When artists transformed the measurements of a 3,000-year-old Egyptian skull into a reconstructed face, they came up with a pointed nose and chin more suited for a caricature than the son of a pharaoh.
But believe it or not, the look is in line with the norm for the family of Ramses II, one of Egypt's greatest pharaohs. The cranial measurements, along with other forensic clues from the royal tomb where the skull was found, have led famed Egyptologist Kent Weeks to conclude the face is that of Amun-her Khepeshef, who many historians believe is the "firstborn son of Pharaoh" cited in the Book of Exodus.
Weeks and his colleagues make their case in "Rameses: Wrath of God or Man?" The TV documentary premieres Sunday on the Discovery Channel.
The facial reconstruction is just the latest piece in a historical puzzle, strengthening the case that Ramses II's one-time heir apparent has indeed been found among the mummies entombed in the Valley of the Kings, within a huge funerary complex known as KV5.
"It doesn't prove anything 100 percent ... but it does strongly suggest that there is a familial relationship here," Weeks told MSNBC.com.
Weeks has worked within the KV5 complex since the 1980s as part of the Theban Mapping Project, and in 1995 his team made the breakthrough discovery that the underground dig contained scores of burial rooms. Inside, archaeologists found inscriptions and scenes documenting the lives of Ramses and his many sons, as well as canopic jars labeled as containing the organs of Amun-her Khepeshef.
Later, an assemblage of bones was found, adding to the mystery.
"We found remains of four different people, all of them male, all of them in the same pit, in a chamber near the entrance to the tomb," Weeks recalled.
One of the skeletons was positioned in a princely pose near the entryway, and its skull appeared to be bashed in. Combined with inscriptions referring to Amun-her Khepeshef, the setting led Weeks and his colleagues to suspect they had found Rameses' firstborn son and perhaps three of his brothers.
The next step was to compare the detailed measurements of the fractured skull with similar measurements taken from the mummies of Ramses II; his father, Seti I; another of Ramses' sons, Merneptah; and a royal personage who may have been Ramses I, the grandfather of Ramses II.
Using techniques similar to those employed by crime-scene investigators, forensic anthropologists found "strong anatomical similarities" between the known members of Ramses' family and the mysterious remains, Weeks said. Some were obvious — for example, the long, thin face with the pointed chin. Other factors, such as the set of the teeth or the shape of particular bones, were "more for the specialists to look at," he said.
The facial reconstruction lent further scientific support — and a gee-whiz twist suitable for television — to Weeks' hypothesis about the pharaoh's firstborn son. But this wasn't just any pharaoh's firstborn: Some biblical scholars claim that Ramses II was the real-life villain of the Exodus story, whose firstborn son was killed by the 10th and final plague sent down by the God of Israel.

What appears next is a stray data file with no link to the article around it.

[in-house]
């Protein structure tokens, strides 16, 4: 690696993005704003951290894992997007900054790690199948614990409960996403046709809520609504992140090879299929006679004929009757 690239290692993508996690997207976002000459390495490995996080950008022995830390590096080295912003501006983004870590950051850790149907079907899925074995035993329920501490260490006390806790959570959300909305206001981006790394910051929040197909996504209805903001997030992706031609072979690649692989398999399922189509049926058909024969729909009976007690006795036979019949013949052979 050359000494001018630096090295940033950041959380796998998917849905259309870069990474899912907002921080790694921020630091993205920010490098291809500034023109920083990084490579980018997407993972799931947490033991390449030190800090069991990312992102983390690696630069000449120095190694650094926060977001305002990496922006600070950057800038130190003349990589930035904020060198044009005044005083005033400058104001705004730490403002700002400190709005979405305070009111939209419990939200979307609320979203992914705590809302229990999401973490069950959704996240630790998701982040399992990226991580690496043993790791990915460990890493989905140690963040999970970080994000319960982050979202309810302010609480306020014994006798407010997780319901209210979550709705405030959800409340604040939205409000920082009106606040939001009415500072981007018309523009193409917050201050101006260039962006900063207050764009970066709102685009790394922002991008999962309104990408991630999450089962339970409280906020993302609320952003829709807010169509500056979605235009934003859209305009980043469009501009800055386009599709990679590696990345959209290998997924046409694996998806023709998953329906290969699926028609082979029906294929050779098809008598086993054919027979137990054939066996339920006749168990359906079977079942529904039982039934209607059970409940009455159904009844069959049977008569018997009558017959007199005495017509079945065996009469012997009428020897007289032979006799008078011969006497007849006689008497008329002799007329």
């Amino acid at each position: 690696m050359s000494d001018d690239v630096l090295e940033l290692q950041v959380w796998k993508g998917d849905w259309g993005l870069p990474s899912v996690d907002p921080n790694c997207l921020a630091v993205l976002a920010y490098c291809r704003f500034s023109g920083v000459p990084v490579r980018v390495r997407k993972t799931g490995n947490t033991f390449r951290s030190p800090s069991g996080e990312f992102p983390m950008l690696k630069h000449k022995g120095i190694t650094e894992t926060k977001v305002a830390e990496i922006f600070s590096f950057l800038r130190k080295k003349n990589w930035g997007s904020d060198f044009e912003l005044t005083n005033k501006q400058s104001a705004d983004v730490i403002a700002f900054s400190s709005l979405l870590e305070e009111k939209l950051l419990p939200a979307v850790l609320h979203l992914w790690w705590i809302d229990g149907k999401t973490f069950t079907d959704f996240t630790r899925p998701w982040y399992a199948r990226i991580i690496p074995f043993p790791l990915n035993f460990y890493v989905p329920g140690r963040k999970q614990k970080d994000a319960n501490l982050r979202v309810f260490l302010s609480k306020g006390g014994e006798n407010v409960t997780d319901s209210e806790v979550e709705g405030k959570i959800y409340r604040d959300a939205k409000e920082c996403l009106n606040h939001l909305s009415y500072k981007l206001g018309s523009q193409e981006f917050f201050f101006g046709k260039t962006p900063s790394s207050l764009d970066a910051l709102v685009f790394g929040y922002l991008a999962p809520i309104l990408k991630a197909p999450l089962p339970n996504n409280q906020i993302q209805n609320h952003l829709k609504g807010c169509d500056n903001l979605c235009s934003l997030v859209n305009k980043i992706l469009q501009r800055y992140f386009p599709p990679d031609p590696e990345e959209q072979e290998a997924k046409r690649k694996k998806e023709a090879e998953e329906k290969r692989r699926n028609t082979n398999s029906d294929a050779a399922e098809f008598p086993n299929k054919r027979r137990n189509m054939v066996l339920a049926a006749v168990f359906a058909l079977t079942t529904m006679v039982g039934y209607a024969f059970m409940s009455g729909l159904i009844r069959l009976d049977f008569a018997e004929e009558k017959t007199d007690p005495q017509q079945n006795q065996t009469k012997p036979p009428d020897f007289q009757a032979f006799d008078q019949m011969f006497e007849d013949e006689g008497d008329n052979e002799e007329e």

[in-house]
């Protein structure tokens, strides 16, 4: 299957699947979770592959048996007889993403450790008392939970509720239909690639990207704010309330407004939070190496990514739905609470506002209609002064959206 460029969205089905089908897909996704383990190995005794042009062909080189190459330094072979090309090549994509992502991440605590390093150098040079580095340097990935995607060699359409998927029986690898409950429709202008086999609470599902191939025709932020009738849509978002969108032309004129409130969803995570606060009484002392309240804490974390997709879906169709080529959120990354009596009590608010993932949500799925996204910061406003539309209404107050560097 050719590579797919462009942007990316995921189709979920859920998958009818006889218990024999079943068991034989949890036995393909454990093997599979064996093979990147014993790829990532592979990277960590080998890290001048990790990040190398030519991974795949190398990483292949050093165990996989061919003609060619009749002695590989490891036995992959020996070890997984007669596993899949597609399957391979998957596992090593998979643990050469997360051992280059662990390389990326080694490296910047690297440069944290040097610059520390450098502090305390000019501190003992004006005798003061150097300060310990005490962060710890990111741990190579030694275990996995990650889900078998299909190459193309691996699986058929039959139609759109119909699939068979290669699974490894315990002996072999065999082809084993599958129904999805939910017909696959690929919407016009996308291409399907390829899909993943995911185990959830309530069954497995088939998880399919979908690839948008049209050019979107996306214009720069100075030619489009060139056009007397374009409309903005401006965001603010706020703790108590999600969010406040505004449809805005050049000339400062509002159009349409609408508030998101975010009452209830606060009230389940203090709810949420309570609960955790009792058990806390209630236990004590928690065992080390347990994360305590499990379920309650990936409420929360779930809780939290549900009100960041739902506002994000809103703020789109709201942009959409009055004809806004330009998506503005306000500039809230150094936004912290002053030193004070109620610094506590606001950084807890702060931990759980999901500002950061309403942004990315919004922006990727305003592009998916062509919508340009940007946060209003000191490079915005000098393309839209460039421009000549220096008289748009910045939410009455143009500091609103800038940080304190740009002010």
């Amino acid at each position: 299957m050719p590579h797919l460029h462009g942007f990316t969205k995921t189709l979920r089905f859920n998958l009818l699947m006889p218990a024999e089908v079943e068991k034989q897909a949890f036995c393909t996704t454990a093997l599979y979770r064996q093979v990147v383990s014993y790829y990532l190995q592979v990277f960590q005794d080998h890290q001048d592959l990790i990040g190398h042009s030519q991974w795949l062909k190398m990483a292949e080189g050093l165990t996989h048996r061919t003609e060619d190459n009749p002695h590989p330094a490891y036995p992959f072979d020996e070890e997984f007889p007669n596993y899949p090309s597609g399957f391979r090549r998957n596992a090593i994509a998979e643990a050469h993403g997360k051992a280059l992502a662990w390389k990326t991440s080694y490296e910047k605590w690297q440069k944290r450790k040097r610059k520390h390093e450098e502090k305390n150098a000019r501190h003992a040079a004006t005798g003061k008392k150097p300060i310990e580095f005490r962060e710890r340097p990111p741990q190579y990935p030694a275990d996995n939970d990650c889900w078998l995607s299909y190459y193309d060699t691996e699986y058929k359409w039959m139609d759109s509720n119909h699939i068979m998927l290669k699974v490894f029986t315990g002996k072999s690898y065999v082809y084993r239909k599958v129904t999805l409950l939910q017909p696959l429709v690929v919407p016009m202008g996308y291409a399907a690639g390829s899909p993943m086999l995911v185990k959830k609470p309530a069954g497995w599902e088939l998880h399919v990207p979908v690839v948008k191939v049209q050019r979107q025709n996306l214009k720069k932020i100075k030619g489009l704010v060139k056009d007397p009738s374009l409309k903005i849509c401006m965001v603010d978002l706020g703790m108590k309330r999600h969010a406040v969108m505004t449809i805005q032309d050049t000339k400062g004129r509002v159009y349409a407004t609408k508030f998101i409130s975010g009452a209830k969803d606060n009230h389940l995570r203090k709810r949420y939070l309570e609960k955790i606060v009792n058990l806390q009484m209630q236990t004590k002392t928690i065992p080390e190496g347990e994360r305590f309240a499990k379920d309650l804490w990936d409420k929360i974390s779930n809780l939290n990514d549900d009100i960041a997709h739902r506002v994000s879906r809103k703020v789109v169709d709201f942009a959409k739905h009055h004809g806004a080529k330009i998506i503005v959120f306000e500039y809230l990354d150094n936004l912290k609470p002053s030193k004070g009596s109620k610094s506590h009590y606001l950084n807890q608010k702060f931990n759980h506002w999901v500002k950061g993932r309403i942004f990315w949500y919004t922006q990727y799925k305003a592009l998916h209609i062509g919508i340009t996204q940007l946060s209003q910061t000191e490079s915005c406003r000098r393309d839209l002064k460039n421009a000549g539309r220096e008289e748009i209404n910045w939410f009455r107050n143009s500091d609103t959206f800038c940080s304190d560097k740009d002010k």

Could the skull shed light on the historical truth of the biblical story? The Exodus story says merely that God smote the firstborn sons of the Egyptians, as well as the firstborn calves of their cattle. Weeks lays out a less miraculous, but no less deadly, scenario for Amun-her Khepeshef's untimely death.
Like the biblical firstborn, Amun-her Khepeshef did not survive his father. He died in his 40s or early 50s, after participating in a number of Ramses' military campaigns as an army general and an overseer of the chariotry.
Turning to the evidence from the KV5 complex, Weeks noted that the skull's deep fracture is evidence of a violent, fatal wound — most likely delivered by a mace, the preferred weapon of war in Ramses' time.
"It's entirely possible that his wife hit him over the head, or he got out of control at a bar, but I think that the battlefield scenario makes more sense, given the fact that Amun-her Khepeshef was closely affiliated with the military," Weeks said. "This individual probably was killed on the battlefield and then brought back to Luxor for burial in the Valley of the Kings. All of these things again suggest that it very well could be Amun-her Khepeshef, or certainly one of the principal sons of the pharaoh."
Could genetic analysis nail down that identification beyond doubt? Not at present, Weeks said. Experts have found that the DNA within mummified remains is too damaged to be of use for tracing familial relationships.
"I think we've gone about as far as we can go at this point … until the entire DNA testing process has been more greatly refined," he said.
Weeks and his colleagues intend to publish a scientific monograph on the case of Amun-her Khepeshef and the mysterious skull sometime in the next year.
Meanwhile, the work continues, and not just at the KV5 complex: Weeks and his team are currently working with Egypt's antiquities council on a site management plan for the entire Valley of the Kings, aimed at accommodating the roughly 7,000 tourists who visit each day. The project, including construction of a new interpretive center, is supported by $2.5 million in aid from the Japanese government.
"It's important we do this very quickly, because the pressures on the tombs are intense. They're simply not designed to have 6,000 or 7,000 people in them, never mind 15,000 to 20,000 people a day," he said. "If we don’t act quickly, the damage that I'm afraid could be caused is going to be irrevocable."
This report originally appeared Nov. 29, 2004, as an item in Cosmic Log.